So well said. Almost every UC campus is 50% is from Asia and the middle east with 61% of those students coming from a single country- the Peoples Republic of China. Is that Diversity?

      Reply this comment
  5. oregon farmer
    oregon farmer 3 December, 2019, 08:32

    Amazing! Watching the once-vaunted UC system slipping beneath the waves, fires raging out of control; while the Maoists at the helm scan the horizon for the next victim group, the very next extreme auto-da-fe of racial reparation. The Left, encountering NO opposition, accelerates ever faster until they achieve their Stalin/Mao strongman and dead society. Or their heads explode.

    Reply this comment
  6. Queeg
    Queeg 3 December, 2019, 20:32

    Comrades

    Californians are Doughboy soft….so ya offer an educational product for the seething disadvantage proletariat masses. Trophies all around, double doctorates ala Journalism/ Comparative Diversity…..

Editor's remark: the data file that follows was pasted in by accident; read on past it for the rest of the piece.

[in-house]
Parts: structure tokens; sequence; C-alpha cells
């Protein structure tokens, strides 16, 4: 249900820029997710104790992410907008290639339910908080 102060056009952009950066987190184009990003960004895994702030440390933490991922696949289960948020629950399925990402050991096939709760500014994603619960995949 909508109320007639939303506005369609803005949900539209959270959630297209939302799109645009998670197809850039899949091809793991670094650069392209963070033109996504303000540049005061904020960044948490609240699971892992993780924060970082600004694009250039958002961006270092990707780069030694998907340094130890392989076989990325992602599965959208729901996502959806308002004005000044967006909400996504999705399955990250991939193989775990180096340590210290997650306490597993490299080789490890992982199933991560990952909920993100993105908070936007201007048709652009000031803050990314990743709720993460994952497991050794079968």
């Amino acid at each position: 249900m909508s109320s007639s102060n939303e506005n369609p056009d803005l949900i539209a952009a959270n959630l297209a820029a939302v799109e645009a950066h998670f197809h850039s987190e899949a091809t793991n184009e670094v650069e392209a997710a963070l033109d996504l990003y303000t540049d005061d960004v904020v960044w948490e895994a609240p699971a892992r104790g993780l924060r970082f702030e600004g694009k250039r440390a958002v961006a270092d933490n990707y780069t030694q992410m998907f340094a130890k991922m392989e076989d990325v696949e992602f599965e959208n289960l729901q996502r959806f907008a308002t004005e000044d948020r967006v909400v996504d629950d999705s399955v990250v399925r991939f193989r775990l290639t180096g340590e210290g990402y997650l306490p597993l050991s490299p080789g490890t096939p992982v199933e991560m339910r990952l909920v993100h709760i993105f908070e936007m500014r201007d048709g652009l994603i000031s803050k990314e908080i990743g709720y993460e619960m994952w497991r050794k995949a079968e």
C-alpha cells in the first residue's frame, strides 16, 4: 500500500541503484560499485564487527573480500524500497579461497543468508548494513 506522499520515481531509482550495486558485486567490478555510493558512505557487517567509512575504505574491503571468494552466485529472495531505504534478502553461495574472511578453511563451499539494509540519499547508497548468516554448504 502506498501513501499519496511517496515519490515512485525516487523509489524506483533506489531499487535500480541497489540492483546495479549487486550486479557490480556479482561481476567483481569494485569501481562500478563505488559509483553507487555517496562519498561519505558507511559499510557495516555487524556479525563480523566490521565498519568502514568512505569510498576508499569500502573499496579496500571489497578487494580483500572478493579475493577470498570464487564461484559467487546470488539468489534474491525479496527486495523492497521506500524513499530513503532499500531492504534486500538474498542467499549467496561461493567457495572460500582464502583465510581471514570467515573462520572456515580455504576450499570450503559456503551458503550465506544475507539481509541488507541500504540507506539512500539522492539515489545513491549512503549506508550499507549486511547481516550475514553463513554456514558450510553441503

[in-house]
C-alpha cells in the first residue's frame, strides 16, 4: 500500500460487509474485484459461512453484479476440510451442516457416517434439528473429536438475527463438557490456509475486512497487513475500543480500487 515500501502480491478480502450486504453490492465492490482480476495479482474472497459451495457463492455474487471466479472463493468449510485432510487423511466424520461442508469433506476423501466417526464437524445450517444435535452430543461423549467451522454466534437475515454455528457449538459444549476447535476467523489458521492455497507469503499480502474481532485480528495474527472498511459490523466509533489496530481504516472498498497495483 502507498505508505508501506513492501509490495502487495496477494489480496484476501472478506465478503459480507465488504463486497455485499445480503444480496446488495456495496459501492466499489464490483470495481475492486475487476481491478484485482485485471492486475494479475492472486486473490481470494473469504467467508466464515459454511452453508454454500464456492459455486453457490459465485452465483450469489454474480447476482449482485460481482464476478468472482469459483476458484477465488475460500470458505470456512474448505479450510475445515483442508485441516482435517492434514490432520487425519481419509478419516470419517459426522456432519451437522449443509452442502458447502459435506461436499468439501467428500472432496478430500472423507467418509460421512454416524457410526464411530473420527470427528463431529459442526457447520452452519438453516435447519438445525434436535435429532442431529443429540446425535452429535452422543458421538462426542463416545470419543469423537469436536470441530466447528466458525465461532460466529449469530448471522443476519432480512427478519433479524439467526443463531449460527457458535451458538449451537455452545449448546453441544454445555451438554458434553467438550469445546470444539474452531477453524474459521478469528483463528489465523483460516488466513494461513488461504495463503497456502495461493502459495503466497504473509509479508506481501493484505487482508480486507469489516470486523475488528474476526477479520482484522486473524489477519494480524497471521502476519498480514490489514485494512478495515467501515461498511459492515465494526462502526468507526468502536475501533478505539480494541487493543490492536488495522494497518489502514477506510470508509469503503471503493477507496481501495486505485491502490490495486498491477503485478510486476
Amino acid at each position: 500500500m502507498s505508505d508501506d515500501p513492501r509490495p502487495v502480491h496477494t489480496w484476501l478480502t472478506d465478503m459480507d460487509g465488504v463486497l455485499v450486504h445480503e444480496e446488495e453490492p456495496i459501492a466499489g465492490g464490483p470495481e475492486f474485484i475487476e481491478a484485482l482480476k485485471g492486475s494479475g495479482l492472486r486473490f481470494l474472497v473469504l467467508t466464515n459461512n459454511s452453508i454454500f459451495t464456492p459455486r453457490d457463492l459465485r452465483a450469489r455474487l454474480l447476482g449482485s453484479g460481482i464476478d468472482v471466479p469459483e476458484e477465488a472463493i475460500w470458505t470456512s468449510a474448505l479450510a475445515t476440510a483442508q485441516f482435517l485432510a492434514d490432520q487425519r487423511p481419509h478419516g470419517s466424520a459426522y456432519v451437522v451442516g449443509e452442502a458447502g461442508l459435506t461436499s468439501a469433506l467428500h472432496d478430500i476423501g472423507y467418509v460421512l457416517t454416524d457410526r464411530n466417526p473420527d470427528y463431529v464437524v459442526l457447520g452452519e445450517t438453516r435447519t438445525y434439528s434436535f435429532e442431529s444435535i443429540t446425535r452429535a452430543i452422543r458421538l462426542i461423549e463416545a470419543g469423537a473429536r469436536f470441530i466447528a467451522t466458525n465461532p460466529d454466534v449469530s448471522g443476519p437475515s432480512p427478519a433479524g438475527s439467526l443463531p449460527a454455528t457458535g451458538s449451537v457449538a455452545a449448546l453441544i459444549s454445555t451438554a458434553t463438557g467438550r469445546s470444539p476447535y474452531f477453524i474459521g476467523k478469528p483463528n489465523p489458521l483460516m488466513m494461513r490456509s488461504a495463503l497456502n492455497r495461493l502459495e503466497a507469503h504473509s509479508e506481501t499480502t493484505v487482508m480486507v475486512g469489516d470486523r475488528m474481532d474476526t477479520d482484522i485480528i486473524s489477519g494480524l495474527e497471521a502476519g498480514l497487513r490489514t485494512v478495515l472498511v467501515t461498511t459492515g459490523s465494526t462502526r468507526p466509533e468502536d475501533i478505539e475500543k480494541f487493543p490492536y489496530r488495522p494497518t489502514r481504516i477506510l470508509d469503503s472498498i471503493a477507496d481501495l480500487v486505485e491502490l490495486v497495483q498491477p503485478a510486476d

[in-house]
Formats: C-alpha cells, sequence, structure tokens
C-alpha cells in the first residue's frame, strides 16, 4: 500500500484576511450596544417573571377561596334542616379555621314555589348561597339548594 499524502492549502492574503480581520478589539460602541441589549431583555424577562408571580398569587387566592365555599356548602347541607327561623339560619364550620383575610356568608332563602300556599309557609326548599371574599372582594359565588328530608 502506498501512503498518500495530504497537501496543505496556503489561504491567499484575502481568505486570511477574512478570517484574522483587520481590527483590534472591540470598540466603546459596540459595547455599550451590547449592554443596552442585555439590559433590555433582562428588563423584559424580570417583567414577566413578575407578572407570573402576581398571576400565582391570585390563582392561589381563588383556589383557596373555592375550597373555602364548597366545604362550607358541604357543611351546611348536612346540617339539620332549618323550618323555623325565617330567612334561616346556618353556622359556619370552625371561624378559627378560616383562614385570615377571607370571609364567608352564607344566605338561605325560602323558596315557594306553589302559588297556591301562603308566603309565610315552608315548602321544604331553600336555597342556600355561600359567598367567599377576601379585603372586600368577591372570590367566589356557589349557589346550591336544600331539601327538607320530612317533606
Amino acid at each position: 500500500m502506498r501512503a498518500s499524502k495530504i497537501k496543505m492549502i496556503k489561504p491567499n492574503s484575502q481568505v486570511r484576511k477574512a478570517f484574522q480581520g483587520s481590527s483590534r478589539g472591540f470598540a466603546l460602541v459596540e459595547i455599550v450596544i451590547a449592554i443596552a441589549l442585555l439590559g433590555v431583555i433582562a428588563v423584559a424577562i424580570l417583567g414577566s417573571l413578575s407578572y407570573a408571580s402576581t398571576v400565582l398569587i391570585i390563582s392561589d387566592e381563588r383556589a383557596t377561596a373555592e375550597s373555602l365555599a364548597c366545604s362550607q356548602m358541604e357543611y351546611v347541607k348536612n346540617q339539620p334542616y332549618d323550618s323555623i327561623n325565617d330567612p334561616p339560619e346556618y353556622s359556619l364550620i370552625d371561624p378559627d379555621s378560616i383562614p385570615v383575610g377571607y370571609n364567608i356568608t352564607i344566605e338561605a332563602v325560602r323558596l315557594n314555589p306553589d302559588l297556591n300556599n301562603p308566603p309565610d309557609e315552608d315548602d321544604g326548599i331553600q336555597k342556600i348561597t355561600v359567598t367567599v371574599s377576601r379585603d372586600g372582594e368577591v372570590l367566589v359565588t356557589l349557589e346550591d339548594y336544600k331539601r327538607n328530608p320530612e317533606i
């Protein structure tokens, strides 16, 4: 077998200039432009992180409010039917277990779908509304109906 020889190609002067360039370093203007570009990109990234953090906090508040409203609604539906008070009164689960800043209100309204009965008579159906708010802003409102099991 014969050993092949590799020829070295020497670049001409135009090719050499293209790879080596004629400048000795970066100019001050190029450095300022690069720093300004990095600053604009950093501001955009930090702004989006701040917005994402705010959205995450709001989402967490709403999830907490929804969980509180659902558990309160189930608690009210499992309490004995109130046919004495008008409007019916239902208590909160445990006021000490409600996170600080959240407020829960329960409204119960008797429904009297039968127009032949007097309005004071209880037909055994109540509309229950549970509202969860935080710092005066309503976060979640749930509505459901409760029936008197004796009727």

Reply this comment

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Chris Reed

Chris Reed

Chris Reed is a regular contributor to Cal Watchdog. Reed is an editorial writer for U-T San Diego. Before joining the U-T in July 2005, he was the opinion-page columns editor and wrote the featured weekly Unspin column for The Orange County Register. Reed was on the national board of the Association of Opinion Page Editors from 2003-2005. From 2000 to 2005, Reed made more than 100 appearances as a featured news analyst on Los Angeles-area National Public Radio affiliate KPCC-FM. From 1990 to 1998, Reed was an editor, metro columnist and film critic at the Inland Valley Daily Bulletin in Ontario. Reed has a political science degree from the University of Hawaii (Hilo campus), where he edited the student newspaper, the Vulcan News, his senior year. He is on Twitter: @chrisreed99.